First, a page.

Writer Aldyr Schlee–Creator of Iconic Brazil Jersey–Dies at 83

Writer Aldyr Schlee–Creator of Iconic Brazil Jersey–Dies at 83

Written By Toni Caushi

As a fan of soccer, no matter from what country or even point in history you’re coming from, a yellow jersey on blue shorts screams ‘Brazil’s National Team’ at you. A number 9 on its back brings Ronaldo in mind, and a 10 definitely reminds you of Pelé and Ronaldinho, but it’s Aldyr Schlee’s merit for Brazil’s uniform to have looked the way it has for decades.

The Brazilian journalist was only 19 when he won a newspaper contest to pick the colors of Brazil’s uniform. Since then, he saw the national team raise the World Cup trophy five times in the uniquely Brazilian Camisa Canarinho. After a life of successful productivity in the fields of journalism and academia, the 83-year-old died last Thursday after having suffered a battle with skin cancer.

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Mural honoring Aldyr Schlee’s 1953 pitch of designs

In 1950, Brazil hosted a World Cup whose outcome they would suffer in the final, when they lost to Uruguay with a 2-1 score. Four years later, the religiously soccer-crazed country would need a new cape for their national team in the 1954 World Cup, as the bland white jersey had to be put to rest with the humiliation suffered in the Maracanã final.

In 1953, the 19-year-old Schlee entered a contest in which he had wanted to merely participate, and nevermind win it. His design had included all four colors of the flag–yellow, green, blue, and white–thus breaking the rule of the expected unicolored jerseys that other nations wore in major competitions.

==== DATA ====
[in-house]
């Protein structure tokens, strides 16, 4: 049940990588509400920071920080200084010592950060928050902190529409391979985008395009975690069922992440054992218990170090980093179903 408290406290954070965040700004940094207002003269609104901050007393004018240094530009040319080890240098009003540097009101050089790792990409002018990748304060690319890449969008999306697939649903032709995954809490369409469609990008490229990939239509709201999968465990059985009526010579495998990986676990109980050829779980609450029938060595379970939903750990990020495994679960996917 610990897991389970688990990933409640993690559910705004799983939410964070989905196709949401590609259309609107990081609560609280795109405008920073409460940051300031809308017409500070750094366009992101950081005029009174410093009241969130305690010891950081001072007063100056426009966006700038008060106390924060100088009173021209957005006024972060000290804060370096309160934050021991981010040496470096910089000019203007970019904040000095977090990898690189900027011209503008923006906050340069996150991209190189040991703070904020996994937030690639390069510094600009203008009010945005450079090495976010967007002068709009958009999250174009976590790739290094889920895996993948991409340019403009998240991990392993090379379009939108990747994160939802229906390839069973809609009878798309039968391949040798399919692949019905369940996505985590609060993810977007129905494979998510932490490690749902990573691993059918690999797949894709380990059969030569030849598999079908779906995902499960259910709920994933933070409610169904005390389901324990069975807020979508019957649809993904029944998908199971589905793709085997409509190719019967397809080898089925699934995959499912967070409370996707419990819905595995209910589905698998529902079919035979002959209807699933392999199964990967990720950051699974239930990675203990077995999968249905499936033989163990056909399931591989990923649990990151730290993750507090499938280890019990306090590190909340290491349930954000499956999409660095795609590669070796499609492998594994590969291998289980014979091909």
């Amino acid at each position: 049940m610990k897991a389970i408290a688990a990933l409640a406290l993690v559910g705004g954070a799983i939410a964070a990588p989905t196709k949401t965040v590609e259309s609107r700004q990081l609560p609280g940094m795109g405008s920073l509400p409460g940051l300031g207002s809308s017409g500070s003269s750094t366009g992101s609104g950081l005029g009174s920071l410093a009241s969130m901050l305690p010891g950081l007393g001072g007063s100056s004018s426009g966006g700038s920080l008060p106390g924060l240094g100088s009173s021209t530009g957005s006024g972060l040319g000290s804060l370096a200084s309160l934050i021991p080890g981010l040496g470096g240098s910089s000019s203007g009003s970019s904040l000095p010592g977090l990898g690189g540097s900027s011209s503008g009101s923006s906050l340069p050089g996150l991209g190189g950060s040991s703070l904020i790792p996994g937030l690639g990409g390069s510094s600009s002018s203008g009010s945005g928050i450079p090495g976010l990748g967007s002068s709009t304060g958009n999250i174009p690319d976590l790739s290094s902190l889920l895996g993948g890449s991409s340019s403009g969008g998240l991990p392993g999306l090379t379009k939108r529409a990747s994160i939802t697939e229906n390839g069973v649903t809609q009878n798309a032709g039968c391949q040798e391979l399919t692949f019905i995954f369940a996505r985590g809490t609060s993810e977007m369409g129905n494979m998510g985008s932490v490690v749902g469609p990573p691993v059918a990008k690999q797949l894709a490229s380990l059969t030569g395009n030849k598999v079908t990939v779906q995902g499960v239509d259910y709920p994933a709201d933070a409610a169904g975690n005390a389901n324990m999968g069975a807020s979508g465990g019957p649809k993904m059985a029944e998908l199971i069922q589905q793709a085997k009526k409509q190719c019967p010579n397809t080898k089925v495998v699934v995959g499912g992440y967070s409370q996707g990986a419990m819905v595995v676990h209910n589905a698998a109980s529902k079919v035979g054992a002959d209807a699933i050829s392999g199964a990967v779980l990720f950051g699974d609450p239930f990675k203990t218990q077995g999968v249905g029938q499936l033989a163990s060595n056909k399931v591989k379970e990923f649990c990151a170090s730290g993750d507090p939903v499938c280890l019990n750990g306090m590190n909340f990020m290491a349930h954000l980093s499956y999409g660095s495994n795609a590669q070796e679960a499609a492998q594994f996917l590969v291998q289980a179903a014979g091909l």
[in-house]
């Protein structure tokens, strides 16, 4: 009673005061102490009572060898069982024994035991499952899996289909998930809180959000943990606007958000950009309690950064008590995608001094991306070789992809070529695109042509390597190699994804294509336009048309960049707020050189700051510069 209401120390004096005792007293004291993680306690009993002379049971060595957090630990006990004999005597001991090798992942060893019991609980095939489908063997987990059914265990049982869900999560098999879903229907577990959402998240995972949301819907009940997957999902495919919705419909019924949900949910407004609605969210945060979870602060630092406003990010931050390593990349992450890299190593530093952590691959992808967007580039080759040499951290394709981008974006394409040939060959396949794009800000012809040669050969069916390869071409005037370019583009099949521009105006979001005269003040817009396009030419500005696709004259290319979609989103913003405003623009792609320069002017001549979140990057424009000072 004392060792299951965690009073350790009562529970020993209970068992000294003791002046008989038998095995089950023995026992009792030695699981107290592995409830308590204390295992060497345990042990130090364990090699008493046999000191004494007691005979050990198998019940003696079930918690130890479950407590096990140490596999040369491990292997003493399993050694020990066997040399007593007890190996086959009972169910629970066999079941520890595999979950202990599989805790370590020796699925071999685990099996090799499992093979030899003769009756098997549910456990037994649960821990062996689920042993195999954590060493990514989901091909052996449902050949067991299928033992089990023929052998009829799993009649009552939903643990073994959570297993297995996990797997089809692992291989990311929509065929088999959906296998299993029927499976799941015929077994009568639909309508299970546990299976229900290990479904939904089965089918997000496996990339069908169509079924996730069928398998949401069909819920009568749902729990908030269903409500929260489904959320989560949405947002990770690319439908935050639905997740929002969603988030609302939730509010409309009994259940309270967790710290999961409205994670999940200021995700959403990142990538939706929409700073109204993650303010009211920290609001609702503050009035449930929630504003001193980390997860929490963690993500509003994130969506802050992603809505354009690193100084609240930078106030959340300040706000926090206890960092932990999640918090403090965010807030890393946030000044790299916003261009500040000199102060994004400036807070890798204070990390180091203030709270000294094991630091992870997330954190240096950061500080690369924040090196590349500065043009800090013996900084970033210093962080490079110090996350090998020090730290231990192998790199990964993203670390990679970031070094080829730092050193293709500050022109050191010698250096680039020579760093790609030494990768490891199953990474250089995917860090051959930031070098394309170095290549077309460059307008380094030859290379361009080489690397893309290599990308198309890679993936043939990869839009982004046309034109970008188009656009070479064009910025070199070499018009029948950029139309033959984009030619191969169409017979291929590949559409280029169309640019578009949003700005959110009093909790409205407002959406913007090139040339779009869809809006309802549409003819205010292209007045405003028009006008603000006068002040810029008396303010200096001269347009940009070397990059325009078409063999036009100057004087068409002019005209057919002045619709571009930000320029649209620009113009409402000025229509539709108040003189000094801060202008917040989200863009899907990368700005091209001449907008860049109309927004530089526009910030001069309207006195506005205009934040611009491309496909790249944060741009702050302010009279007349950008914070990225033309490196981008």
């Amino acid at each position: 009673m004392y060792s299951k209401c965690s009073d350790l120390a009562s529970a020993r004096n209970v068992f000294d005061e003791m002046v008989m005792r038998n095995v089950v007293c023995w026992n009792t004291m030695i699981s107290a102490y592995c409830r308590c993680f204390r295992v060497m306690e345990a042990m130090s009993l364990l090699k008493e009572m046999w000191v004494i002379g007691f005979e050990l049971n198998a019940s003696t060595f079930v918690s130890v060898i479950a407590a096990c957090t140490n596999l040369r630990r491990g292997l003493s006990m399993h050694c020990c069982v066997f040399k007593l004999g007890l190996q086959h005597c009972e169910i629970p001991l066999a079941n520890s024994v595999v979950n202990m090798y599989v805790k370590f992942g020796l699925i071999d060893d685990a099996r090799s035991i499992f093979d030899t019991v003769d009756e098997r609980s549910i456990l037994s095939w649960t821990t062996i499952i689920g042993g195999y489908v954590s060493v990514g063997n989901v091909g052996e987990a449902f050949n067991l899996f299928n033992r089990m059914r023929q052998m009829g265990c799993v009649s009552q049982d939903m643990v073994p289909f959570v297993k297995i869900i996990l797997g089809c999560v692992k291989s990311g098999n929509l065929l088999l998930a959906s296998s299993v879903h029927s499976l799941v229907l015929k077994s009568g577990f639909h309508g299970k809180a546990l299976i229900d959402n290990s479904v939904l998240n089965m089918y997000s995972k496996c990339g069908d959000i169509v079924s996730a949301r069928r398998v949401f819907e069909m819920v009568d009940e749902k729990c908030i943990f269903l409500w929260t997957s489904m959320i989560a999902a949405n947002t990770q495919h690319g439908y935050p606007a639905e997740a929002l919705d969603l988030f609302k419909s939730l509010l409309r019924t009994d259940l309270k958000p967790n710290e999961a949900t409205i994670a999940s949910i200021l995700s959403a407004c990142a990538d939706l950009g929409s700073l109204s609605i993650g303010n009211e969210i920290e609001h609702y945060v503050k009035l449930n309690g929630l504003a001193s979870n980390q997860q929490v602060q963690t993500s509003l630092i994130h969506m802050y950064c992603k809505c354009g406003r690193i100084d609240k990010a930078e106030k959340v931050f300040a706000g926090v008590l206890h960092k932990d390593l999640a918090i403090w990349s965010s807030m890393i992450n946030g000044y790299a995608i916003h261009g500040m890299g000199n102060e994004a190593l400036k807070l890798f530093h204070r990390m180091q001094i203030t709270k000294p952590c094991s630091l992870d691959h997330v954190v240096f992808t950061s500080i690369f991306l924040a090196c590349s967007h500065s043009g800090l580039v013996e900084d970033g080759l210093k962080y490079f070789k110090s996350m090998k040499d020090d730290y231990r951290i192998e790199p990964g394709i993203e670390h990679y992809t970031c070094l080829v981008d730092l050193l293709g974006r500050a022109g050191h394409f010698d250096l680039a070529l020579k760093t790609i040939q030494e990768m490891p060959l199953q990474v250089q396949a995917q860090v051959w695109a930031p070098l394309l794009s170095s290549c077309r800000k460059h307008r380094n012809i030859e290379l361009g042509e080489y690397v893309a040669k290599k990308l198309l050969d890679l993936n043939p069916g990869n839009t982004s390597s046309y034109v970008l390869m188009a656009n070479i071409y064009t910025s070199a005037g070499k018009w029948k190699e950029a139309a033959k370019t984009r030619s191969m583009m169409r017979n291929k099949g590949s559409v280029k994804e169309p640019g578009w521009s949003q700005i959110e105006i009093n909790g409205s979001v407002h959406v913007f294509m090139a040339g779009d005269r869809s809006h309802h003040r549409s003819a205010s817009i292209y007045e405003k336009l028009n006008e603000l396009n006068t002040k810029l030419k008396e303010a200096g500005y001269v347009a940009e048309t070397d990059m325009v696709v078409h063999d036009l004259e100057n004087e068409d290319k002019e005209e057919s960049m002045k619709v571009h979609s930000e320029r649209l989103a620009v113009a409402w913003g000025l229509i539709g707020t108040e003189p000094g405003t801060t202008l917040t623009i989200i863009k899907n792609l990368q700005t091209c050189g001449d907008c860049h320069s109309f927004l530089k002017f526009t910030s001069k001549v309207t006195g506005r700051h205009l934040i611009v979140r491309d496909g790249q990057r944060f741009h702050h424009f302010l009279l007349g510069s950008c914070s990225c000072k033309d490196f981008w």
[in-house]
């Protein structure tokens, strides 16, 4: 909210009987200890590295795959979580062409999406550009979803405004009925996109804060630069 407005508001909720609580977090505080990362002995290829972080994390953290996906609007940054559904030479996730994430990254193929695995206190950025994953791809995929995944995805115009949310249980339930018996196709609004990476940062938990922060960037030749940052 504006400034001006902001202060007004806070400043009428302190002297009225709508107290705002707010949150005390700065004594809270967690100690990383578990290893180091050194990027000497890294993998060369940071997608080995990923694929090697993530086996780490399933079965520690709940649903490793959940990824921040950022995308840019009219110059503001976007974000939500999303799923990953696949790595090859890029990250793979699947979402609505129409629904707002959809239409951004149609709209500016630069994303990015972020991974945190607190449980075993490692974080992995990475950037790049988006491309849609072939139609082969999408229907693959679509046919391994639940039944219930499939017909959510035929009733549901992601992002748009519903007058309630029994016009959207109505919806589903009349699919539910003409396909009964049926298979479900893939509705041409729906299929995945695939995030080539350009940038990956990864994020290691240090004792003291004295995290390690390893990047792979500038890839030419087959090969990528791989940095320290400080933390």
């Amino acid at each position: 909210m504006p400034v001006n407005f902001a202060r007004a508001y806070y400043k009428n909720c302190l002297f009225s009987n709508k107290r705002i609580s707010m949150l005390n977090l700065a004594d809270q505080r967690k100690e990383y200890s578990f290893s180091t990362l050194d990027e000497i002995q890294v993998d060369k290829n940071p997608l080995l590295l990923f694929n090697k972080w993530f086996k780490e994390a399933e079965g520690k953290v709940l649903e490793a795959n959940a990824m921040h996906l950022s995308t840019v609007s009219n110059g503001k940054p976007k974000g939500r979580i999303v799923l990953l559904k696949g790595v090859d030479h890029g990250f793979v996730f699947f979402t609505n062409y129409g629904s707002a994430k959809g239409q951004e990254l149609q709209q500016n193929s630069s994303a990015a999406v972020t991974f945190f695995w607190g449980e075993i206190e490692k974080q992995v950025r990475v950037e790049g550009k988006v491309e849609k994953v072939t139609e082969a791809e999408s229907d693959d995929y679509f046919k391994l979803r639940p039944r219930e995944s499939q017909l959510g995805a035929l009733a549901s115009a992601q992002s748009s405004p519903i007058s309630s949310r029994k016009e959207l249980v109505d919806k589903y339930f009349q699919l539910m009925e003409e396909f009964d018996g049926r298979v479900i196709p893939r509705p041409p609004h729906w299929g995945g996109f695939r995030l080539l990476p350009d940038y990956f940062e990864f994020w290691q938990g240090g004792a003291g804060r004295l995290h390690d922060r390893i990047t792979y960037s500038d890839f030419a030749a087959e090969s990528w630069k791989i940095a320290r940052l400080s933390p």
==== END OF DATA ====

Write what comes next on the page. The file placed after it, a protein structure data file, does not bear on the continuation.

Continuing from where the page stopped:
Needless to say, his look was chosen to be worn by the national team in the 1954 World Cup, and every competition after that. Schlee’s combination of colors would hold Brazil’s integrity high in the eyes of the soccer world as a team that wasn’t there to just win, but to represent a whole nation. 

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Schlee signing a  copy of one of his books during an interview

In the following years, while Brazil conquered soccer, Schlee went on to seek success in literature and linguistics. After having thoroughly studied Brazil-Uruguay international relations, he was awarded numerous prizes to acknowledge his achievements. Most recently he had taught for 30 years at Federal University of Pelotas, an institution found in the city of Pelotas, Brazil; his last residence.

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Moment from the minute of silence held in Schlee’s honor before the November 16th Brazil-Uruguay friendly in London

As luck would have it, Schlee perished the night before a Brazil-Uruguay friendly, leaving behind a canon of productivity that encompassed the world of literature, and more iconically, the world of sports.

Cover photo: mundoazulgrana.com.al
Mural photo: guim.co.uk
Signing photo: ecult.com.br

Brazil-Uruguay photo: standard.co.uk

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